Friday, 27 June 2008

New domain names allow hilarious play on words

Dot cotton from eastenders So, ICANN (The Internet Corporation for Assigned Names and Numbers), the net regulator, has voted to relax the rules on "top-level" domain names such as .com or .uk. Potentially allowing anyone to put anything after the dot - all requests will go through Icann. You can't buy these domains but you can 'apply' for them and your application will be subject to their evaluation process. Well if anyone can, ICANN can.

I've never even heard of ICANN, sometimes i think that all 'not for profit' organisations are just one huge organisation with a massive network of websites and brand names that changes to suit the story of the day.

Anyway i'm going to send in some applications, so far i've decided to apply for the following:
  • .cotton
  • .dash
  • .matrix
I'll be a millionaire by Christmas.

Friday, 13 June 2008

How to complain to the police about an eBay seller

This was quite a useful guide on eBay that I linked to from my 'I was scammed on eBay post'. Unfortunately it's been removed so i've just copied and pasted it here from the Google cache. Originally written by eBay member groundhog.day on the eBay reviews & guides section with the title 'How To Complain To The Police About A Seller'.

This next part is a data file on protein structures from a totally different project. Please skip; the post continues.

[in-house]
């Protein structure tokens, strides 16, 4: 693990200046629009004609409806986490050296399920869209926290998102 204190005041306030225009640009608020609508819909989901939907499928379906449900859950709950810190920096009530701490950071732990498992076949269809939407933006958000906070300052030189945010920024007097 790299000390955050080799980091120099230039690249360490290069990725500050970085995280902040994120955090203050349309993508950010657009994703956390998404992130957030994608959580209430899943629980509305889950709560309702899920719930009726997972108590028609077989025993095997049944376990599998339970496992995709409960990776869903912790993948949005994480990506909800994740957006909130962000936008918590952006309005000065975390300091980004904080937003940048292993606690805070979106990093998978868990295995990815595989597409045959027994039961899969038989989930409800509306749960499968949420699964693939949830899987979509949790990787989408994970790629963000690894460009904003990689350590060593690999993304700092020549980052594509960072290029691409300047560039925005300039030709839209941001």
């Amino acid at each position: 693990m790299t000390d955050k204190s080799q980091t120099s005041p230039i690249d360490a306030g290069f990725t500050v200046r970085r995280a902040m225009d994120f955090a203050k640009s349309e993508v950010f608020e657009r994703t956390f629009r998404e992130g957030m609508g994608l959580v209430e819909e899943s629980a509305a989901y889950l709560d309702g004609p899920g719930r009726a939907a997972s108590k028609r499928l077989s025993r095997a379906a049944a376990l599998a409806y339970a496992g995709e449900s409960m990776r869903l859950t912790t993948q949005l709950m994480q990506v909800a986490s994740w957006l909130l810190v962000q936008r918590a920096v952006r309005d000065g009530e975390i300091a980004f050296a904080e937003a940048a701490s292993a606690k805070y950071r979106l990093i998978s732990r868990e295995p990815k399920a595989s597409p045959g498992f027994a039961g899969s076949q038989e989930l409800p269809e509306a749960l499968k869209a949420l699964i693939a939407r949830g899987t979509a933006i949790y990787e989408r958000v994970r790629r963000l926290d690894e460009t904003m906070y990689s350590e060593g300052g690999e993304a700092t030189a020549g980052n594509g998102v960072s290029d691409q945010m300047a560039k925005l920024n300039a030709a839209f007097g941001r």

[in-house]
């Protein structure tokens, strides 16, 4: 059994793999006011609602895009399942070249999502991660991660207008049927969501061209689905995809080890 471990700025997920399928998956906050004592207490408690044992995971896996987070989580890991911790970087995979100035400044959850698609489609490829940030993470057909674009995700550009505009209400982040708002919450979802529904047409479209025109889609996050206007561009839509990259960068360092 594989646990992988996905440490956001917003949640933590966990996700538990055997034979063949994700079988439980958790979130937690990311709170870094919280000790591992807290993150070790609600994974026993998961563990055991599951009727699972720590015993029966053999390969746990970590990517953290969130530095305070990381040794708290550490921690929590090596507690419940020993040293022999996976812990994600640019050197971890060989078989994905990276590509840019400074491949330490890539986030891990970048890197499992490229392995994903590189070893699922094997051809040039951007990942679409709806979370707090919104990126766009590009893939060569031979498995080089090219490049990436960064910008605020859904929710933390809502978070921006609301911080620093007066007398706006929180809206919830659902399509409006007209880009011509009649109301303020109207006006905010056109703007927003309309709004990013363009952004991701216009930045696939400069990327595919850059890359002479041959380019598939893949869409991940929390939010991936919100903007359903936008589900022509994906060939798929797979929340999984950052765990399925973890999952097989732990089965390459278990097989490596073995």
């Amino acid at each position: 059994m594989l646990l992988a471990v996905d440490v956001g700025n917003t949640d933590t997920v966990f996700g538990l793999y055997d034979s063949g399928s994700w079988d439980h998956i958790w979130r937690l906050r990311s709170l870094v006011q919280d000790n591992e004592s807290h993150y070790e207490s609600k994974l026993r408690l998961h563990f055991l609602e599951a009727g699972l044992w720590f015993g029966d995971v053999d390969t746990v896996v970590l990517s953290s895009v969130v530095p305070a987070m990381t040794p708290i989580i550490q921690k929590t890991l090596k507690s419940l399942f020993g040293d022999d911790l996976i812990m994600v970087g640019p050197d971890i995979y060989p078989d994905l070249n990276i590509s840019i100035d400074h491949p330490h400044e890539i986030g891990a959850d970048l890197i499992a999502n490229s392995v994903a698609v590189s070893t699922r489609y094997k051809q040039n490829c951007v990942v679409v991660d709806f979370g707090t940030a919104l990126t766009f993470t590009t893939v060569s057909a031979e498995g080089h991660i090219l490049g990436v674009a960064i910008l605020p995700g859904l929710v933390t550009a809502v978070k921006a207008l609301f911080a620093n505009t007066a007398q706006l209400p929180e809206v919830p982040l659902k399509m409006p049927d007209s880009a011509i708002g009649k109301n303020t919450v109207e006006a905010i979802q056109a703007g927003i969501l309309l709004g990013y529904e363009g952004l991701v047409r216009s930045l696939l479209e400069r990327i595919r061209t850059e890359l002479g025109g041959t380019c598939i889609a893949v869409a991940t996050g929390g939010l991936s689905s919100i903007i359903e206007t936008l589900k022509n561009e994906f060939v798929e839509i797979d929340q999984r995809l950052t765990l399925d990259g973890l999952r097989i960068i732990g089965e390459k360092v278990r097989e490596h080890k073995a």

It is an inevitable consequence of eBaying that from time to time you will encounter a rotten apple attempting to sour the whole barrel.

Although this is a relatively rare occurence it helps to know the best way to get the Police to take you seriously.

This is how I recommend folk approach the Police to report a seller they believe has behaved dishonestly.

-------------------------------

The first thing to do is to ring your local Police station and make an appointment to see a CID officer - don’t frustrate yourself by arguing your case with a desk clerk in reception - they are programmed to dismiss cases of non delivery as civil matters.

When you attend the Police station you will need to have hard copies of any emails you have received in relation to the auction, if possible make sure these emails display the headers. If you don’t know how to make headers show - ask, they’re important.